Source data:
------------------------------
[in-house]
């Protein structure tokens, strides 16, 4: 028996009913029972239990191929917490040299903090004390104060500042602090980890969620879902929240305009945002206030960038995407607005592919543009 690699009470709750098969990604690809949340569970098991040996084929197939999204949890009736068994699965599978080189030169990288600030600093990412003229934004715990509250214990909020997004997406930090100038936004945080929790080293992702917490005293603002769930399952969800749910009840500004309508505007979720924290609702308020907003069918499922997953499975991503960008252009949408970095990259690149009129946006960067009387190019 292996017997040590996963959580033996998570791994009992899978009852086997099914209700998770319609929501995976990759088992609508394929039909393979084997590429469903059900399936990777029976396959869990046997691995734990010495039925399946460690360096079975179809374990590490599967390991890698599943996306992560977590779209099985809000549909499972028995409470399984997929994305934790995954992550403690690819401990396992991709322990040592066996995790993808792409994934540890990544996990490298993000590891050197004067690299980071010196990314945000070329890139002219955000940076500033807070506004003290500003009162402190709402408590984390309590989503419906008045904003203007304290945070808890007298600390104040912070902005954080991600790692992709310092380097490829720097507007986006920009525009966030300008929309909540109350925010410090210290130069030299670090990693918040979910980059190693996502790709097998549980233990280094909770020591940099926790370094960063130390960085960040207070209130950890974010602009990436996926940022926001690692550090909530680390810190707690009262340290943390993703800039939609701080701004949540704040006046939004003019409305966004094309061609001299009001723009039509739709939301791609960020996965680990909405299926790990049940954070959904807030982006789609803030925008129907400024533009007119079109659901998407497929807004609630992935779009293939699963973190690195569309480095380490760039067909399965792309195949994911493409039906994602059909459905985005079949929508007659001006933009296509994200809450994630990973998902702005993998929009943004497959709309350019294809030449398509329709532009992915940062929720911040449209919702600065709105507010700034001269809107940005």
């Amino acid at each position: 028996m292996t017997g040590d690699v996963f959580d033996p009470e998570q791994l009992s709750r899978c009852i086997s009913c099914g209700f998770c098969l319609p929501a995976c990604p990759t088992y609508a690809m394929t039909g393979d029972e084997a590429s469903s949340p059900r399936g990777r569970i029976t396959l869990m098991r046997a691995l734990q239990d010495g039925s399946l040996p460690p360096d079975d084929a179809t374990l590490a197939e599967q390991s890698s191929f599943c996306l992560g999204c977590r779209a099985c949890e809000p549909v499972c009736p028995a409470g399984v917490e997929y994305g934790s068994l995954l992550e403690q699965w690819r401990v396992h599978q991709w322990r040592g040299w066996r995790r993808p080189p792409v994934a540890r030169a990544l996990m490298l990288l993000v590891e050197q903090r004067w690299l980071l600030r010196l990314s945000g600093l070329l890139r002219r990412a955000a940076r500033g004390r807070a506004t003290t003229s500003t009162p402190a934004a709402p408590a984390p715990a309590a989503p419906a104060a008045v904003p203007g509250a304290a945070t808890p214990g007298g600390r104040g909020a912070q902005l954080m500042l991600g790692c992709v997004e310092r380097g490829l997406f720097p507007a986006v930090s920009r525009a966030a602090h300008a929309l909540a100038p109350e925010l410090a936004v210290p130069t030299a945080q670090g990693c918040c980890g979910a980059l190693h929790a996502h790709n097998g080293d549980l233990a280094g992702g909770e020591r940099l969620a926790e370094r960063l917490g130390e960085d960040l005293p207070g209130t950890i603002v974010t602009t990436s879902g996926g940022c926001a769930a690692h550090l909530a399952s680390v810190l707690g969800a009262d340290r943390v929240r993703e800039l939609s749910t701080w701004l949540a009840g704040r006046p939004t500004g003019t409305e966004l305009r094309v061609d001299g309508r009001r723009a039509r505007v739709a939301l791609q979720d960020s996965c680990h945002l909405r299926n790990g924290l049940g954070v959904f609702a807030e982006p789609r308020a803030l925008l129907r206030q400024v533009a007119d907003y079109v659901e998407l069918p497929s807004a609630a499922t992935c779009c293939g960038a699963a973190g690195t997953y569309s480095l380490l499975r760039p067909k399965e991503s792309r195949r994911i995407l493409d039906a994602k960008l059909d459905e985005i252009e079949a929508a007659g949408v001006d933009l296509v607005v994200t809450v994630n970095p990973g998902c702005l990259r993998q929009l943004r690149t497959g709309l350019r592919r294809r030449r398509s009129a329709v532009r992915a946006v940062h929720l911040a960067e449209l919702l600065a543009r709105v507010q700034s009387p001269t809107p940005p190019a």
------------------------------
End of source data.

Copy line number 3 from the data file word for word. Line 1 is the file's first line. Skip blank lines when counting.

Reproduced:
């Amino acid at each position: 028996m292996t017997g040590d690699v996963f959580d033996p009470e998570q791994l009992s709750r899978c009852i086997s009913c099914g209700f998770c098969l319609p929501a995976c990604p990759t088992y609508a690809m394929t039909g393979d029972e084997a590429s469903s949340p059900r399936g990777r569970i029976t396959l869990m098991r046997a691995l734990q239990d010495g039925s399946l040996p460690p360096d079975d084929a179809t374990l590490a197939e599967q390991s890698s191929f599943c996306l992560g999204c977590r779209a099985c949890e809000p549909v499972c009736p028995a409470g399984v917490e997929y994305g934790s068994l995954l992550e403690q699965w690819r401990v396992h599978q991709w322990r040592g040299w066996r995790r993808p080189p792409v994934a540890r030169a990544l996990m490298l990288l993000v590891e050197q903090r004067w690299l980071l600030r010196l990314s945000g600093l070329l890139r002219r990412a955000a940076r500033g004390r807070a506004t003290t003229s500003t009162p402190a934004a709402p408590a984390p715990a309590a989503p419906a104060a008045v904003p203007g509250a304290a945070t808890p214990g007298g600390r104040g909020a912070q902005l954080m500042l991600g790692c992709v997004e310092r380097g490829l997406f720097p507007a986006v930090s920009r525009a966030a602090h300008a929309l909540a100038p109350e925010l410090a936004v210290p130069t030299a945080q670090g990693c918040c980890g979910a980059l190693h929790a996502h790709n097998g080293d549980l233990a280094g992702g909770e020591r940099l969620a926790e370094r960063l917490g130390e960085d960040l005293p207070g209130t950890i603002v974010t602009t990436s879902g996926g940022c926001a769930a690692h550090l909530a399952s680390v810190l707690g969800a009262d340290r943390v929240r993703e800039l939609s749910t701080w701004l949540a009840g704040r006046p939004t500004g003019t409305e966004l305009r094309v061609d001299g309508r009001r723009a039509r505007v739709a939301l791609q979720d960020s996965c680990h945002l909405r299926n790990g924290l049940g954070v959904f609702a807030e982006p789609r308020a803030l925008l129907r206030q400024v533009a007119d907003y079109v659901e998407l069918p497929s807004a609630a499922t992935c779009c293939g960038a699963a973190g690195t997953y569309s480095l380490l499975r760039p067909k399965e991503s792309r195949r994911i995407l493409d039906a994602k960008l059909d459905e985005i252009e079949a929508a007659g949408v001006d933009l296509v607005v994200t809450v994630n970095p990973g998902c702005l990259r993998q929009l943004r690149t497959g709309l350019r592919r294809r030449r398509s009129a329709v532009r992915a946006v940062h929720l911040a960067e449209l919702l600065a543009r709105v507010q700034s009387p001269t809107p940005p190019a």